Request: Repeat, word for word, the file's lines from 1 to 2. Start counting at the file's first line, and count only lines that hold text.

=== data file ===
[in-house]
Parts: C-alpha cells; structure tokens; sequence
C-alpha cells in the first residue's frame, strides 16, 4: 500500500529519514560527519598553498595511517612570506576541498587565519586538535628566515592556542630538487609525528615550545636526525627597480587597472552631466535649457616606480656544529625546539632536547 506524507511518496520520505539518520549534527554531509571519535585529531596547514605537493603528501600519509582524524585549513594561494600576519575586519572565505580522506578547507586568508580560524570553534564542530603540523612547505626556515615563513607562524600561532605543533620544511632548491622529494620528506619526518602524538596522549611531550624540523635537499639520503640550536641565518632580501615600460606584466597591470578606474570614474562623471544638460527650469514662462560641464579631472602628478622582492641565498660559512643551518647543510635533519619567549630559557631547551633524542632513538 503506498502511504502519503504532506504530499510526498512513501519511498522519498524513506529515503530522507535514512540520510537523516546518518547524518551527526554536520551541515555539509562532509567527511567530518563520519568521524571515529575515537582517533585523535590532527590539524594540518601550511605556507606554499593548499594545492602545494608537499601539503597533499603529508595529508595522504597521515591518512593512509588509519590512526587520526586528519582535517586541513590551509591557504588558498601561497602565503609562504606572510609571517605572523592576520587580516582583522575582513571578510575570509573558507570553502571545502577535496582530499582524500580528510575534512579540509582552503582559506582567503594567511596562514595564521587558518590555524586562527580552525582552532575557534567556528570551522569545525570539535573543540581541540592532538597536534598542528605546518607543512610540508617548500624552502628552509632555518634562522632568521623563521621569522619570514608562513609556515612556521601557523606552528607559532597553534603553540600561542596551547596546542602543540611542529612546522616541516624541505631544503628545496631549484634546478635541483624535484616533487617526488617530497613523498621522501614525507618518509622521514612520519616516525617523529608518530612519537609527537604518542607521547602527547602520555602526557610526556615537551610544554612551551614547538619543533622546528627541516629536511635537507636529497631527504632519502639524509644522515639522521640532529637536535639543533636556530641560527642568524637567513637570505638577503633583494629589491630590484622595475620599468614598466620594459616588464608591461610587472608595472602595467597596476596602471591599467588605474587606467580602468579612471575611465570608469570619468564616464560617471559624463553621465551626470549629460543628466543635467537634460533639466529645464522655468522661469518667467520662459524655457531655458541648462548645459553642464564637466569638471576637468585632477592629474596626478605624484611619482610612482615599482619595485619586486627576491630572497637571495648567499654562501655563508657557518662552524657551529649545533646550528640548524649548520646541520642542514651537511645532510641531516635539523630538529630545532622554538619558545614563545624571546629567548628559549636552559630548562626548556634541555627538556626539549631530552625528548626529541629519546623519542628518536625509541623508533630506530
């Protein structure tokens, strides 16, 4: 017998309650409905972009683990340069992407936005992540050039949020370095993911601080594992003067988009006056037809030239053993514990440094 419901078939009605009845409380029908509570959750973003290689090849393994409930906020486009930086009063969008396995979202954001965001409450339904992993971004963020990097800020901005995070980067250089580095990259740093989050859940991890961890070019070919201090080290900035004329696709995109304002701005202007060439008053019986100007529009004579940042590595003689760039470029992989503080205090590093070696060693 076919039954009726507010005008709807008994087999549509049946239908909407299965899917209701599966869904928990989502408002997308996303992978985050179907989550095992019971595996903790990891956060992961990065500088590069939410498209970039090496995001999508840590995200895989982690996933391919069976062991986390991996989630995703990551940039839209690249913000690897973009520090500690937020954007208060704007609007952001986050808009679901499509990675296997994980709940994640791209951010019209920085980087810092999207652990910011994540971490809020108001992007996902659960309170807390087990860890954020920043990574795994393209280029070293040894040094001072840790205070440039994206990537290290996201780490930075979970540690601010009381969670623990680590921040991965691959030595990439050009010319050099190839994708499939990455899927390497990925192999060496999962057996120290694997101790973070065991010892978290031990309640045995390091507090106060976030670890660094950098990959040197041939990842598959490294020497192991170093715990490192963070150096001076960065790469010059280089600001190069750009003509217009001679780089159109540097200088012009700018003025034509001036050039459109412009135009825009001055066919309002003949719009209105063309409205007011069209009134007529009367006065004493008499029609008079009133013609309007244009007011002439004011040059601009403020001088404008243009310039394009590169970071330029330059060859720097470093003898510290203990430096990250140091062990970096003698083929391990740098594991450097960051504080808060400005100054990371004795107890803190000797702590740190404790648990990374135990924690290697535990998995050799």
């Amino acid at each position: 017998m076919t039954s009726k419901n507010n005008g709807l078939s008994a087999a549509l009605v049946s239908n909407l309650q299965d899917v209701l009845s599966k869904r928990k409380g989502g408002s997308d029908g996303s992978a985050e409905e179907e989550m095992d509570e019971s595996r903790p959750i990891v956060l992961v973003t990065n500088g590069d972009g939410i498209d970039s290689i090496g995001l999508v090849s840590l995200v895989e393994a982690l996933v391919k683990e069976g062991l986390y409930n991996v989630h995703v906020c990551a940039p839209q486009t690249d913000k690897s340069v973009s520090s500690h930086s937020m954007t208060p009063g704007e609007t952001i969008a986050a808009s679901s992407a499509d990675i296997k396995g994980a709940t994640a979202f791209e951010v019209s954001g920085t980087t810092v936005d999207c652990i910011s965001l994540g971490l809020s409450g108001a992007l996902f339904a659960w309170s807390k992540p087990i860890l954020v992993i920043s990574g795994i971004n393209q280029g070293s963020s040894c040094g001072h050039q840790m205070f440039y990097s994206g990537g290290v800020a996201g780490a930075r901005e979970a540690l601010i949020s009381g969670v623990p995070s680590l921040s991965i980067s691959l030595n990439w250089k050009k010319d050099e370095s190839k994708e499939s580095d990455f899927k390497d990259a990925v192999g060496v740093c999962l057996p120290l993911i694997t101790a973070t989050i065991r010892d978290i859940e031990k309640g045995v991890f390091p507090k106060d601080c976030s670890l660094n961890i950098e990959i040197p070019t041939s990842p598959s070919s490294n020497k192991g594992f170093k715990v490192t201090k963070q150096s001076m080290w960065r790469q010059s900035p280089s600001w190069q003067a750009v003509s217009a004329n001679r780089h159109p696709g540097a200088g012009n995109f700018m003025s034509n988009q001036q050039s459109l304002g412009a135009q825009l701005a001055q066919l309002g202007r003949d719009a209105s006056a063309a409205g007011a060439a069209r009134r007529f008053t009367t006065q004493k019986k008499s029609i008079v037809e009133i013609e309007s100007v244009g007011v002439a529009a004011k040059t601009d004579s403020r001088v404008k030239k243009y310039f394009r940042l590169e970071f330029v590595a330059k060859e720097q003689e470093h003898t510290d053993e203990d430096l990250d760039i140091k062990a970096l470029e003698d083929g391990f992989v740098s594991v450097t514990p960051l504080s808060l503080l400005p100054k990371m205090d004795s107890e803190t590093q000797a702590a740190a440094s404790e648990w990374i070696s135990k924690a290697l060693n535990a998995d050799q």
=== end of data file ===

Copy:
[in-house]
Parts: C-alpha cells; structure tokens; sequence